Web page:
McDonald’s to stop announcing monthly sales as profits plummet

Reuters / Jim Young
The US fast food giant McDonald’s will no longer publicly announce its sales figures every month. Instead investors will have to wait for quarterly reports. The restaurant chain is seeking to reverse a decline in sales.

As the company experiences one of the most dismal periods in its 60 year history, its boss Steve Easterbrook has unveiled a raft of measures designed to cut costs and boost sales. Now the firm has confirmed that it will no longer publish monthly sales figures.

“To focus our activities and conversations around the strategic, longer-term actions we are taking as part of our plan, we have decided to discontinue our monthly sales disclosure, effective July 1st,” Easterbrook said Wednesday at a conference in New York.

McDonald’s is not alone in refusing to announce its monthly sales figures. Its competitors, such as Pizza Hut, KFC and Taco Bell do not provide monthly sales information.

As well as becoming tight-lipped about sales, McDonald’s said it would focus on improving quality. All restaurants are being told to toast their buns for longer to try and make their burgers juicier as customers turn to competitors such as Burger King.

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Other measures include more side by side lanes in drive-thru restaurants, getting employees to be more accurate with orders, franchising off restaurants and removing unnecessary layers of management.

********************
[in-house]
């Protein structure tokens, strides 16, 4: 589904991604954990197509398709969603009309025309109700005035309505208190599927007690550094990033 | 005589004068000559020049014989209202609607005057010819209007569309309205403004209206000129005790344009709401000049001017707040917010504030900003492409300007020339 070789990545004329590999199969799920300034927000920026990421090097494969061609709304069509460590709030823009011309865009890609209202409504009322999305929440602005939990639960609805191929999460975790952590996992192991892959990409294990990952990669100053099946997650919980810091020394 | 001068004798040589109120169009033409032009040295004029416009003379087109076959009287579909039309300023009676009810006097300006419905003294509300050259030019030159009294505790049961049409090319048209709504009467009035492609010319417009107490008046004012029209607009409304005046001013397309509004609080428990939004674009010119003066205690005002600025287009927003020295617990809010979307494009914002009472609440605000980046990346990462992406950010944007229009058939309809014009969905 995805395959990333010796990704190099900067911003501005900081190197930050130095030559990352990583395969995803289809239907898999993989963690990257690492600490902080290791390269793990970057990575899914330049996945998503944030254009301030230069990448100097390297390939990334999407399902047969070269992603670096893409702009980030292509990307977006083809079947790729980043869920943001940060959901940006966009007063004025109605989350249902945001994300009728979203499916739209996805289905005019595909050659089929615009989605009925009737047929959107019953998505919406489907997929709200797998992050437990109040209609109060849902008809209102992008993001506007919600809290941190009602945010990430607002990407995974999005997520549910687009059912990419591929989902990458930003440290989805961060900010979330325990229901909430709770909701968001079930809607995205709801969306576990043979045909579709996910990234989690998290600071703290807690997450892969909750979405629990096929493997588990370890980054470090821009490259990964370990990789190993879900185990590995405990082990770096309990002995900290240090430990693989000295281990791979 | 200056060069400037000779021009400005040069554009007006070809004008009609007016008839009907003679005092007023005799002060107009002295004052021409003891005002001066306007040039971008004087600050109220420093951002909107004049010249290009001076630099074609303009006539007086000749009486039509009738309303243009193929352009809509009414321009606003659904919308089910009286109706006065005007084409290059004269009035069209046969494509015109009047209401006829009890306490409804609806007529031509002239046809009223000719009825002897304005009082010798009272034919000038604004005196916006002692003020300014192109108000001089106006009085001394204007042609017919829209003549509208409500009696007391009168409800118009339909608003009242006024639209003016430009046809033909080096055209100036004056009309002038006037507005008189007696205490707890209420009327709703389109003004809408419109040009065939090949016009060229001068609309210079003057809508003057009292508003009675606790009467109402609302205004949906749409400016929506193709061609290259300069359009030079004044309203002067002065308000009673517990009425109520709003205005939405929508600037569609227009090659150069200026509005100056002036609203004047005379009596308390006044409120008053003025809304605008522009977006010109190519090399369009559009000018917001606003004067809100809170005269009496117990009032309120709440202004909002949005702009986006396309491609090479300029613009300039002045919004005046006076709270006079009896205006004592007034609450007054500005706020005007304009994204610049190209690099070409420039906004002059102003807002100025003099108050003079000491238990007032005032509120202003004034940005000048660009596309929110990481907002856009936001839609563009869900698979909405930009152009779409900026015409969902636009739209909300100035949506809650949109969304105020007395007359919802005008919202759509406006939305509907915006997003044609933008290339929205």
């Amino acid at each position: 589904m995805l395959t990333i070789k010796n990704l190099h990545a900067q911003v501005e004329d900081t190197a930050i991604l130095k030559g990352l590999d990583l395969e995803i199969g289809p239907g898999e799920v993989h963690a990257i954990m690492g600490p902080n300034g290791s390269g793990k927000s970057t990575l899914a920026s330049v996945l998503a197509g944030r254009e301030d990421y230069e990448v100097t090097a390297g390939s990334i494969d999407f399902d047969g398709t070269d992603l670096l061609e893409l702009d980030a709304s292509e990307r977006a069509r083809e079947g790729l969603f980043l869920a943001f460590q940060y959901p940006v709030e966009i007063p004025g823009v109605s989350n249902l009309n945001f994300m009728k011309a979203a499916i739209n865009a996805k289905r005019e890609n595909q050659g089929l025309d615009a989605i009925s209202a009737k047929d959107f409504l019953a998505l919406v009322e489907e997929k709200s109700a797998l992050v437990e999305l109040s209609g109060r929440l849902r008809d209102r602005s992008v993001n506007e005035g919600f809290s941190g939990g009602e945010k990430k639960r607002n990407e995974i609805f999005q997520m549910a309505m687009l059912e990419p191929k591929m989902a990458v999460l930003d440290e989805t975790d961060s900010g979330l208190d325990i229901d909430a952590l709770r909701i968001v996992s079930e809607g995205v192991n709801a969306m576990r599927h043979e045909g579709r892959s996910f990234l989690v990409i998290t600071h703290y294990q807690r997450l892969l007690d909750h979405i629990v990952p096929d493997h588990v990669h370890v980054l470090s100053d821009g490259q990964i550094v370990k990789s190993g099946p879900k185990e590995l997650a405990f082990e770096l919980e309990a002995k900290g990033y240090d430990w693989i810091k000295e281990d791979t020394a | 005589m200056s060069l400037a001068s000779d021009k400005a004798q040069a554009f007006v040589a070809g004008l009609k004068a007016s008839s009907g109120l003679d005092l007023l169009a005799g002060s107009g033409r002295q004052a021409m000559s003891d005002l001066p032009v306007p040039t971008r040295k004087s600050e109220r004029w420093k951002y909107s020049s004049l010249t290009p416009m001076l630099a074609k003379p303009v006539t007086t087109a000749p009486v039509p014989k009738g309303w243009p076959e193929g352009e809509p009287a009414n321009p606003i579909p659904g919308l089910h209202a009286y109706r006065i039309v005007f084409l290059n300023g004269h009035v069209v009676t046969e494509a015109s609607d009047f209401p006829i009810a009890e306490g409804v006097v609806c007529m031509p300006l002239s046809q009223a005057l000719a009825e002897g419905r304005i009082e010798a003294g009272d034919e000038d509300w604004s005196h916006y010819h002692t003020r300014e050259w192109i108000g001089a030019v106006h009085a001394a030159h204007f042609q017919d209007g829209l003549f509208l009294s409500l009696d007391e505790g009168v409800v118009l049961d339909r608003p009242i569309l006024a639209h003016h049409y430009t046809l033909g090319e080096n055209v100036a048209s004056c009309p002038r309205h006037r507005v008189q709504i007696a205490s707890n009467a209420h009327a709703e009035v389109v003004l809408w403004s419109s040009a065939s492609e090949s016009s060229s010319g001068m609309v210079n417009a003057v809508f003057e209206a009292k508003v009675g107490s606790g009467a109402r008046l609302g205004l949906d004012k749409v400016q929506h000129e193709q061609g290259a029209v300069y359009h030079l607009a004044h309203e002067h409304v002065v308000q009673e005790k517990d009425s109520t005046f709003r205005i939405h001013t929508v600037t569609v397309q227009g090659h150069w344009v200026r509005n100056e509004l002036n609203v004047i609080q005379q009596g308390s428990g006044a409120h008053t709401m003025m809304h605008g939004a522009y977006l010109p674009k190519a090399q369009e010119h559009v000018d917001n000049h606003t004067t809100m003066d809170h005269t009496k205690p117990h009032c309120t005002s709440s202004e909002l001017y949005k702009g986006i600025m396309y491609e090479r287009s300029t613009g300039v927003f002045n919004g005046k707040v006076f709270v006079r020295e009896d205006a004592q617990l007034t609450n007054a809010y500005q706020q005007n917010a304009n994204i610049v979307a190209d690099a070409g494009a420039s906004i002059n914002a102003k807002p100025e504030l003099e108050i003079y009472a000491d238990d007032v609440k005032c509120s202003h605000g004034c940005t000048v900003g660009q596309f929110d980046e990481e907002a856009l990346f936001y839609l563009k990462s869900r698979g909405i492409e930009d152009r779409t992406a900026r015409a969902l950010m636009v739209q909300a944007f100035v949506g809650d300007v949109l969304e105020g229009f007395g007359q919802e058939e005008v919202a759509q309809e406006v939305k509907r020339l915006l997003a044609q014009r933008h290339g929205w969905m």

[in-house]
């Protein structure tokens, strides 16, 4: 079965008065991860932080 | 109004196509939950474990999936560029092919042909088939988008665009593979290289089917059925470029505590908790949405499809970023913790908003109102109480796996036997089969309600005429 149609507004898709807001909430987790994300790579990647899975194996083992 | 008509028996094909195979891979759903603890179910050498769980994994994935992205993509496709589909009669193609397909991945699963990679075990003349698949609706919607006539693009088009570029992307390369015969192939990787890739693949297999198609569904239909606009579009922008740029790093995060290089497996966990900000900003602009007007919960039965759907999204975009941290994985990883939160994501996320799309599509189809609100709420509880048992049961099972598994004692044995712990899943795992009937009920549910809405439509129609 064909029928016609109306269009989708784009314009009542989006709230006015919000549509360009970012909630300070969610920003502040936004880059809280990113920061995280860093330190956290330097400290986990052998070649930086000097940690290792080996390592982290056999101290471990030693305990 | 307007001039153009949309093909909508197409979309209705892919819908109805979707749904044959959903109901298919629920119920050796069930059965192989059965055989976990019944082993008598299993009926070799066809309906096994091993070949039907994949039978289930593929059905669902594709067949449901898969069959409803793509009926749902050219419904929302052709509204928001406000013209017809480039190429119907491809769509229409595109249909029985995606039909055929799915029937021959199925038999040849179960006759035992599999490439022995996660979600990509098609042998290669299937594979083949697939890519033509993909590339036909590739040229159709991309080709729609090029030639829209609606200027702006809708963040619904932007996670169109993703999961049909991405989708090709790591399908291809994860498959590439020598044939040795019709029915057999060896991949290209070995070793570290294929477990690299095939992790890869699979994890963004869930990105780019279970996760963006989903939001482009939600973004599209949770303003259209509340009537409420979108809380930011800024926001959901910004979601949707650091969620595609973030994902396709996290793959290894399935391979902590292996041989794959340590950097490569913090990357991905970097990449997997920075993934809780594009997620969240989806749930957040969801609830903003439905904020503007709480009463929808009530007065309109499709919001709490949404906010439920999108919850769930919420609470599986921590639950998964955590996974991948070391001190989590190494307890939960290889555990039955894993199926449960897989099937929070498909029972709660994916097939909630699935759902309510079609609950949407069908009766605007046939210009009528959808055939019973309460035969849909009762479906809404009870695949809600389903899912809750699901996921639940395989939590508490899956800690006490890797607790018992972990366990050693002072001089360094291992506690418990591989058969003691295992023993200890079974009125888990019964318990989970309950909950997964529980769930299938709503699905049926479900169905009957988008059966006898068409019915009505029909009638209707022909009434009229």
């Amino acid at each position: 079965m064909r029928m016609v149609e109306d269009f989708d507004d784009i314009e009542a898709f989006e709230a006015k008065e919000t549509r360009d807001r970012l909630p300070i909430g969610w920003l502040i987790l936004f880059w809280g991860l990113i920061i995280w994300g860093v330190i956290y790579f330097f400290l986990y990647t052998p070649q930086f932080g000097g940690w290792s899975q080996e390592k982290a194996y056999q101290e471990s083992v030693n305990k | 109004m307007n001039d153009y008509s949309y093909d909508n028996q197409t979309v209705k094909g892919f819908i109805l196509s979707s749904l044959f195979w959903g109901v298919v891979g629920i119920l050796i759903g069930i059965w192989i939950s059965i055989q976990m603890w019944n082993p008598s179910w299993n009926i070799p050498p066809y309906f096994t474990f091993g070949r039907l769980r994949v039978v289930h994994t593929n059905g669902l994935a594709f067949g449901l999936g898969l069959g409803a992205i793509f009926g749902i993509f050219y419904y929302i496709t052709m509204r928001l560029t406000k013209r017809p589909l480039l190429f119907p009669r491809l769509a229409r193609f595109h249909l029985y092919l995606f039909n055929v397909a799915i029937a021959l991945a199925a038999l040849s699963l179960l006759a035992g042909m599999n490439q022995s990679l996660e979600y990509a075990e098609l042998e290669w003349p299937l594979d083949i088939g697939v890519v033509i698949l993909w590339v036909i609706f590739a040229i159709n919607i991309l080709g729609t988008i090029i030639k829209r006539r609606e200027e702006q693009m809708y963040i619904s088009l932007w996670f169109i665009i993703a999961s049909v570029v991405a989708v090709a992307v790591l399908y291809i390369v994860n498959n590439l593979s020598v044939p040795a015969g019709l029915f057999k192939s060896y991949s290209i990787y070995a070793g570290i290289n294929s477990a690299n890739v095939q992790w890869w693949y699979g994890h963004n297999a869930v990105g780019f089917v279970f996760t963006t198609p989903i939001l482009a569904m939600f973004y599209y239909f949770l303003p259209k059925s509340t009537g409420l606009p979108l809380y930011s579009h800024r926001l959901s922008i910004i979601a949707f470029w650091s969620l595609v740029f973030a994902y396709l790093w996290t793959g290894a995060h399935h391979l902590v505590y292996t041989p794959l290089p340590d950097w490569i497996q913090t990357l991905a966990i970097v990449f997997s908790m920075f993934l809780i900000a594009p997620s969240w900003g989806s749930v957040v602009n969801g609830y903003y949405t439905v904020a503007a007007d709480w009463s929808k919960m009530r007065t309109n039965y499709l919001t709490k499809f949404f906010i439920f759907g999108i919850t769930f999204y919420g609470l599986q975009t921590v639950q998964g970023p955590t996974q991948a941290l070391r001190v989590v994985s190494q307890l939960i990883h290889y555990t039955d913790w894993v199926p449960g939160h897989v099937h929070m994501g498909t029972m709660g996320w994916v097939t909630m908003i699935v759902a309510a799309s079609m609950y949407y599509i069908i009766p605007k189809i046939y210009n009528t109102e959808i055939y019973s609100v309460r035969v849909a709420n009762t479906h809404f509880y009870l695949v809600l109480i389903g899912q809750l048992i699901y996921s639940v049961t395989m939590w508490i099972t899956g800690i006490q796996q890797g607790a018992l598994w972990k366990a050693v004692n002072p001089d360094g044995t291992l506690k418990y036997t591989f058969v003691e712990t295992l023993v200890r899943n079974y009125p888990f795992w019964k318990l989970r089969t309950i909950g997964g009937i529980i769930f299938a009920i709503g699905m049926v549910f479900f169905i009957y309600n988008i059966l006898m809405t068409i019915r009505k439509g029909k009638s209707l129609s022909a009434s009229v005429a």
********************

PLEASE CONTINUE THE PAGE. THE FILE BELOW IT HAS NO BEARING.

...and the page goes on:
McDonald’s has already introduced a number of changes including only selling milk that is free from artificial growth hormones and chicken that hasn’t been reared on antibiotics.

In the first quarter of 2015, McDonald’s sales fell by 11 percent. While in February US sales were even weaker than analysts had predicted. Sales in the US plunged 4.0 percent compared to an expected 0.7 percent fall.

The latest measures to try and boost profits follow announcements last month of sweeping closures of underperforming stores.

On top of 350 planned closures another 220 loss-making restaurants were shut in the first three months of 2015, mostly in the US and China as well as 130 in Japan.

But it is in its home country the US where McDonalds is feeling the most pain. Easterbrook acknowledged that the firm had “failed to keep pace” with what customers wanted.

“Some of the challenges we’ve had in the US have been somewhat self-inflicted,” he said.

McDonald’s is also facing demands from US workers for a $15 an hour minimum wage.